Article Text

PDF

Raised serum concentrations of pancreatic enzymes in cigarette smokers.
  1. M A Dubick,
  2. C N Conteas,
  3. H T Billy,
  4. A P Majumdar,
  5. M C Geokas

    Abstract

    Circulating concentrations of digestive enzymes, certain lysosomal hydrolases and protease inhibitors were measured in 19 heavy smokers and 13 non-smokers before (basal) and at 15, 30, and 60 minutes after a single intravenous injection of secretin (75 CU). In smokers, basal serum amylase and immunoreactive pancreatic elastase 2 (IRE2) concentrations were about 100% and 25% higher respectively, than in the non-smokers, whereas, no differences were observed in basal immunoreactive cationic trypsinogen (IRCT) concentrations and in acid phosphatase and beta-glucuronidase activities between the two groups. Furthermore, a single injection of secretin to cigarette smokers significantly increased serum amylase, IRCT and IRE2 by 155%, 200%, and 100%, respectively when compared with their corresponding basal levels. No such increment was observed in the non-smokers. In addition, there were no significant differences in serum trypsin or elastase inhibitory capacity or immunoreactive alpha 1-protease inhibitor and alpha 2-macroglobulin levels between smokers and non-smokers. The levels and inhibitory capacity of these protease inhibitors was also not affected by secretin injection. These data suggest that cigarette smoking enhances the responsiveness of the exocrine pancreas to a physiological stimulus such as secretin, with resultant substantial increase in the concentrations of pancreatic hydrolases in blood.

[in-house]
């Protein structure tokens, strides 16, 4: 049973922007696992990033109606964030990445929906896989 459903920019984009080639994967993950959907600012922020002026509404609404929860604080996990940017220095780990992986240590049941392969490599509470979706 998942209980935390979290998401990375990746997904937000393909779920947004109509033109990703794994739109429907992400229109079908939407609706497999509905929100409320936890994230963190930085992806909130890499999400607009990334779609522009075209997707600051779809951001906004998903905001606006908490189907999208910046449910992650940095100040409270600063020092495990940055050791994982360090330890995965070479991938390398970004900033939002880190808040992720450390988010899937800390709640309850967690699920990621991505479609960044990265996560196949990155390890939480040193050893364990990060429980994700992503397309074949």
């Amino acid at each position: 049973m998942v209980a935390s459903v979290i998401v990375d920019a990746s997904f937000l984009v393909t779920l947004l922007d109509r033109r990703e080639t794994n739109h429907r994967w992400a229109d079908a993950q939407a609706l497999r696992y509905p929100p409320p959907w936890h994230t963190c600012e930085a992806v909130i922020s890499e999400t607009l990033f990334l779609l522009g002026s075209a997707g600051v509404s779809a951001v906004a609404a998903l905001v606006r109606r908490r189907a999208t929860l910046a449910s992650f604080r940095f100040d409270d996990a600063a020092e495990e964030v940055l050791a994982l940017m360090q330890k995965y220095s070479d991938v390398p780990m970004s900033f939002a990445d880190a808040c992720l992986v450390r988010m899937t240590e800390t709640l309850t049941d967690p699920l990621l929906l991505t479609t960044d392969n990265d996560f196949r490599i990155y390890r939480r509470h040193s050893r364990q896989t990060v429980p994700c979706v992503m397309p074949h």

Statistics from Altmetric.com

    Request permissions

    If you wish to reuse any or all of this article please use the link below which will take you to the Copyright Clearance Center’s RightsLink service. You will be able to get a quick price and instant permission to reuse the content in many different ways.